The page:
Cast: Suzanne Burden (Lady Macduff), Michael Feast (Macduff), Kate Fleetwood (Lady Macbeth), Scott Handy (Malcolm), Bill Nash (Angus), Mark Rawlings (Lennox), Paul Shelley (Duncan/a Scottish Doctor), Patrick Stewart (Macbeth), Tim Treloar (Ross) and Martin Turner (Banquo). - KEVIN MARTIN
____________________________________________________________________ REVIEW: Samuel Beckett's HAPPY DAYS at Brooklyn Academy of Music. HAPPY DAYS - {Closed Feb. 2} Directed by Deborah Warner, with Fiona Shaw; ------------------------------------------------- Both a huge white sheet amid enormously-mixed mounds of rock and bog and an absolutely earth pounding, unforgettable locomotive - rip-roaring, pre-show sound effect grace the exquisitely lit, opening moments of HAPPY DAYS, - Samuel Beckett's ode to human uncertainty now showing at BAM. With Fiona Shaw as Winnie and staged with smooth, grand intelligence by Ms. Warner, this piece is a great awakening. "There is so little one can do, one does it all", Winnie utters outwardly as she ponders her existence. Her husband Willie arises from his own unterbog early on in Winne's witty lament; hers is a reflection on living misery, conscious or otherwise, - a clarion alert that our "sorrow keeps breaking in". " I can't say anymore for the moment", she asserts. This is a key puzzle piece to Winnie's dim but anxious experience. Beckett remains an eternal voice in the language of theatre. HAPPY DAYS is the turgid reminder that time is short and life is strange; "do something"!, she calls out to herself as well to Willie, - though to no lasting satisfaction. For Beckett, we all "make ready for the night" with lasting futility. Winnie longs for contact that may be unfamiliar; for Willie is now as much her "crawler" as he is her husband. Though love is in great demand, it's in short supply. Willie, too, is in short supply. Willie himself needs love. Indeed, we are all burdened by the threatening weight of emptiness. There is no question that Ms. Shaw's sparkling, innate sense of humor brings enjoyment to this production. Shaw's physical presence is a comfortable fit. Her clear, expressive eyes communicate radiance, with a warmly engaging face added for complement. In the second half, Winnie is fully entrenched in her bog of mortal stuck-ness. "To sing too soon is often fatal", she warns us. Winnie is Beckett's messenger, advising all who may like to listen that we are living out our limitations. When for a short moment, Willie - by the excellent Tim Potter - emerges from his bogged down struggle to make contact with Winnie - ("this is another happy day" she proclaims), that nearness of contact has a fragile register as our longed-for freedom from this mortal coil teases us back into oblivion. Beckett is articulating the inevitable. Warner, Shaw, and Potter churn it all into a bittersweet reminder: life is indeed a walking shadow that struts and frets its hour upon the stage and then is heard no more. - KEVIN MARTIN +++++++++++++++++++++++++++++++++++++++++++++++++++++++++++++++++++ Below are archival samples of earlier reviews - ARCHIVING now in progress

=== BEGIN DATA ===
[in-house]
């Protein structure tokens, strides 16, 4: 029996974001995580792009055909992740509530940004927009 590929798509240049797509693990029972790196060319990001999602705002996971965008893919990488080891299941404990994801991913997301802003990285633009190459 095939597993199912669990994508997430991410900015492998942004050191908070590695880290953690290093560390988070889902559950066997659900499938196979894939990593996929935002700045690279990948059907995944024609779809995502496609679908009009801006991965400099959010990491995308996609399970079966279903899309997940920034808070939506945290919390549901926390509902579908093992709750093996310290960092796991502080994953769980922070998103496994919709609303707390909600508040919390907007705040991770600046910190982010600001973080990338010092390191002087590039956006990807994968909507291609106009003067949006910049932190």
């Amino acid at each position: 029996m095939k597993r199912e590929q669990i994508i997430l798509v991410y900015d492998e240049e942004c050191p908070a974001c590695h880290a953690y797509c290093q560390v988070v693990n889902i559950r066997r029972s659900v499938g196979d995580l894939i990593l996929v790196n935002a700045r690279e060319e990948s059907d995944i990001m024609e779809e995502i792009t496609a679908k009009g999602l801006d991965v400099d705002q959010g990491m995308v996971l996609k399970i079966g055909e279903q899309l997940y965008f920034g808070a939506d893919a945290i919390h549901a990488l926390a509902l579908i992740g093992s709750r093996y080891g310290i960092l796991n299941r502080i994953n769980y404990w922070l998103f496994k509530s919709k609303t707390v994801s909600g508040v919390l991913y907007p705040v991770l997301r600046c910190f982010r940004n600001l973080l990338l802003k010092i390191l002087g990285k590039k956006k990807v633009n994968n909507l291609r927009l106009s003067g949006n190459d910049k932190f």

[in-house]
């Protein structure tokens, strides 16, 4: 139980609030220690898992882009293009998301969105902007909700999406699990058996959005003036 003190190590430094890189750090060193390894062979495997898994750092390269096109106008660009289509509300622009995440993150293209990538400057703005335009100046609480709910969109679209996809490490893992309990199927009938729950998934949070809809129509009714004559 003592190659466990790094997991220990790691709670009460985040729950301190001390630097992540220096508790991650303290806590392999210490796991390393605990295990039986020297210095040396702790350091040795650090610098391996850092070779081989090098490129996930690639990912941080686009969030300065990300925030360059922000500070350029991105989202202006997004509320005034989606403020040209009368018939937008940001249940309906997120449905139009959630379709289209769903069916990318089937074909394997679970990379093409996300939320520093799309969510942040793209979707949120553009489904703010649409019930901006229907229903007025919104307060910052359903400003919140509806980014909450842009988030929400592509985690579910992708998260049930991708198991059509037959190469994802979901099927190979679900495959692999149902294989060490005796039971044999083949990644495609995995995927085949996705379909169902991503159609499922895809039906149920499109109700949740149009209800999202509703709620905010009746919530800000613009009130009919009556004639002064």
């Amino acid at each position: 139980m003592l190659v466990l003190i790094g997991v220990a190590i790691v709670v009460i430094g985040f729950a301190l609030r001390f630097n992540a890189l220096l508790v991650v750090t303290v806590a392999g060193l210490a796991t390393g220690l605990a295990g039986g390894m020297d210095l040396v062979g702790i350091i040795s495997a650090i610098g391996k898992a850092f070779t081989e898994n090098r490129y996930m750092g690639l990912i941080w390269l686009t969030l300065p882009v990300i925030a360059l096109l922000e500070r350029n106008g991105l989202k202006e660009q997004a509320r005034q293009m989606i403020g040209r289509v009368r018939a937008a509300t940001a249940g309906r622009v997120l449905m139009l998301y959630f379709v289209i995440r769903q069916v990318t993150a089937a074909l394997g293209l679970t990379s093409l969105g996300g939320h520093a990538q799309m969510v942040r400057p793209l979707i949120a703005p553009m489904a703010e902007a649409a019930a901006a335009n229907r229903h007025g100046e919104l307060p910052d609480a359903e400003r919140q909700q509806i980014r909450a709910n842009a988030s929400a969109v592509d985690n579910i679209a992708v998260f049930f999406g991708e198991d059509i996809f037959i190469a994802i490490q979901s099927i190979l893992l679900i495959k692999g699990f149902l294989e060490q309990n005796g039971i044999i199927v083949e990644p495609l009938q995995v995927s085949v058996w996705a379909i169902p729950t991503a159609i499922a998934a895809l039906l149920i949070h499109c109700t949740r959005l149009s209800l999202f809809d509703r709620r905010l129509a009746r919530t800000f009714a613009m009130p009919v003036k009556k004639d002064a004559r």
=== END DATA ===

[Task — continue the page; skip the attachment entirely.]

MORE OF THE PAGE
ART (right): "PERMISSION" by KMM;
Dry Pastel/Paper, 2002;
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Archival Favorite (2003:

BAM's current presentation of "UNCLE VANYA" has been a major stage attraction (along with "TWELFTH NIGHT" which runs in repertory with "UV"), and it is no small wonder that audiences have reacted to it all with near (that's "near") unanimous praise. Directed by a truly favorite director of the hour, - Sam Mendez - the entire effort sparkles. This engagement ends on Sunday, March 9.